Packing for a day hike

Posted March 28, 2012, at 3:13 p.m.

When embarking on a day hike, you first must consider the difficulty of the route and the amount of time it could take. For an average day hike (two to five miles) on a mild summer day, make sure to pack:

• Water, two liters per person. Too heavy? Drink some and your pack will get lighter. Running out of water on a sunny day is one of the worst feelings. It can also be extremely dangerous.

• Tasty snacks rich in protein. Eating is the best way to maintain energy. Try packing a peanut butter and jelly sandwich. Use a bagel so the bread doesn’t squish. If it’s really hot outside, trade chocolate snacks, which will melt, for dried fruit and nuts. James Albert, a Maine master guide from New Vineyard, likes adding dried ginger to his trail mix because it clears out nasal passages. He also adds onions to his hiking meals because he says they are known to be good for the lungs.

• First aid supplies. Bring bandages or moleskin for blisters, especially if breaking in new boots. The pain of one small blister can ruin a hike. Bring materials to take care of cuts. Painkillers might also come in handy. If you don’t want to create your own first aid kit, many outfitters sell small kits at a low cost. If you’re allergic to bee stings, don’t forget an EpiPen.

• Map and compass. Many day hikes throughout the state are marked and well-traveled in the summer, but there’s always a chance of getting lost. Print out a map or carry a guidebook. Maps are often offered at the trail head or park headquarters.

• Extra clothing. Weather can take a turn for the worse, especially when you’re climbing to high elevations. A rain jacket protects against rain and wind. Consider packing a shirt or jacket made of fleece or merino wool for warmth.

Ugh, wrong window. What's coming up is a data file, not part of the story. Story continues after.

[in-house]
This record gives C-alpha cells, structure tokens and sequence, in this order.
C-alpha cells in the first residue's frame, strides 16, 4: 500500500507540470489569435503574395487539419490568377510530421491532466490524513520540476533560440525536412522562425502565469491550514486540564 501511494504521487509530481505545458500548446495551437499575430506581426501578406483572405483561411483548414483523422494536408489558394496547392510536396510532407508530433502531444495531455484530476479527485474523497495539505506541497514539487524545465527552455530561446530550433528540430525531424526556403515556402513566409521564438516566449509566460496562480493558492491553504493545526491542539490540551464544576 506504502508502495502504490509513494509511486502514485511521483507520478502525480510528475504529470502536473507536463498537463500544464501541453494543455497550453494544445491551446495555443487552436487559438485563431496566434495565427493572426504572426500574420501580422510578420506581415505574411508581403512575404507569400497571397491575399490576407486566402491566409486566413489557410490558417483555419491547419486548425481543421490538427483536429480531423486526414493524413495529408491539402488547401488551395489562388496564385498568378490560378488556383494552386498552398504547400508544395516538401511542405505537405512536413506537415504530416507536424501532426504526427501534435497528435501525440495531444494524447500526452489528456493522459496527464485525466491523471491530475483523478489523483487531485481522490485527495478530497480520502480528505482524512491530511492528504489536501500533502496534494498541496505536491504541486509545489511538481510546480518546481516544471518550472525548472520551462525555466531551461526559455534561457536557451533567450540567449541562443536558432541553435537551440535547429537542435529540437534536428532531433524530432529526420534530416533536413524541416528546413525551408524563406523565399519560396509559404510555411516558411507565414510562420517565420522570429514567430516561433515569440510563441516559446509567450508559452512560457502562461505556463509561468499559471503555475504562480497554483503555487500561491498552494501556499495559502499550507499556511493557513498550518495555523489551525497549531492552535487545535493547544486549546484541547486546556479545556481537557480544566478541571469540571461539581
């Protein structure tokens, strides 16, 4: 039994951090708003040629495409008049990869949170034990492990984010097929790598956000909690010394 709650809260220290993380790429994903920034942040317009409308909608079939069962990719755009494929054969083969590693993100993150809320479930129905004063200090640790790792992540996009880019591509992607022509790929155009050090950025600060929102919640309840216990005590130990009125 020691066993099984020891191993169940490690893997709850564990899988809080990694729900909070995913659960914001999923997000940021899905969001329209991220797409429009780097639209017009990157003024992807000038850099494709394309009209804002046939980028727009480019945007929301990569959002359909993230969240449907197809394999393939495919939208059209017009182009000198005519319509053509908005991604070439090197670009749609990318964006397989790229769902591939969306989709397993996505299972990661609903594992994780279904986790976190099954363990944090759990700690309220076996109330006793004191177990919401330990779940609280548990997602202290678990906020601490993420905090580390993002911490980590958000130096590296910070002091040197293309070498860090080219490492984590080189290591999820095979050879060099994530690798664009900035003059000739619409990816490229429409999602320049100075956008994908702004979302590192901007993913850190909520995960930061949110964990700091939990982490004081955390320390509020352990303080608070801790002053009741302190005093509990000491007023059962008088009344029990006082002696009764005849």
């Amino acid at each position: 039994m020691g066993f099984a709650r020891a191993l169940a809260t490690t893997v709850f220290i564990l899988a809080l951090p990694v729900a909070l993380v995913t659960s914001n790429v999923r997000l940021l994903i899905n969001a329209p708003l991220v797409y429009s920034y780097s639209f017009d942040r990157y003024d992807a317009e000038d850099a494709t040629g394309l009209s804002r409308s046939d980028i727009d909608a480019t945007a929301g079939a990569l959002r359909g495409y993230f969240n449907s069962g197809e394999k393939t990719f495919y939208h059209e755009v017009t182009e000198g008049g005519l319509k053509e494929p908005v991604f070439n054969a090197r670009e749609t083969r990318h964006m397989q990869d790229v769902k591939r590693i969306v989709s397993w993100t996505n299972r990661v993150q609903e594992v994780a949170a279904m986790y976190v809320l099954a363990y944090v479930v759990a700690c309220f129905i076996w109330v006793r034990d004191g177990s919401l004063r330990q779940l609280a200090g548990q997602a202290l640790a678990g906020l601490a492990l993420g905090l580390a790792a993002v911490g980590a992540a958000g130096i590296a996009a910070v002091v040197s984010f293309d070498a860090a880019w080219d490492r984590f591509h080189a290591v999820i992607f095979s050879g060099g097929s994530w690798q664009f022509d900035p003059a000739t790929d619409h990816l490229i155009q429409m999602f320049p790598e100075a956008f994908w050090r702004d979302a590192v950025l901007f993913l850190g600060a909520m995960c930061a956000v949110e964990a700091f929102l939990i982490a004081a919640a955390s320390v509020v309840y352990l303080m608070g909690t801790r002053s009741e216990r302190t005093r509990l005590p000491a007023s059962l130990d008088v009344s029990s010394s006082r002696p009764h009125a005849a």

• Protection against bugs and burns. Sunscreen and bug repellent are essential to hike in the Maine woods. Some people prefer bug head nets and bug-repellent clothing to lotions and sprays.

• Eye protection. Polarized sunglasses add comfort to a hike year-round. Squinting constantly is tiring and bad for your eyes. Further, Albert suggests wearing clear safety glasses or lenses for low light (typically tinted orange or yellow) when walking in the shaded woods. “There are little twigs and things, and next thing you know, you have something in your eye. That’s a really bad situation to deal with, and it can happen really quickly and easily,” he said.

• A headlamp or small flashlight. You don’t plan on spending the night in the woods, but you might get lost or hurt. Also, having a light means that the sun doesn’t dictate your hiking schedule. If you want to stay out past sunset, you can.

• Extra safety gadgets. Sometimes small things can take a lot of weight off your mind. Albert carries a cigarette lighter, which can be used to create a fire if he’s forced to sleep outside or create smoke signals. Other small useful things including an extra chocolate bar (energy), an emergency heat blanket (tiny and can cost from $1-$20) and a whistle (much louder than a voice when signaling for help).

For more tips on packing and suiting up for summer day hikes in Maine, visit www.amcmaine.org/unlinked/summer-day-hike-equipment-list, a list compiled by the Appalachian Mountain Club.

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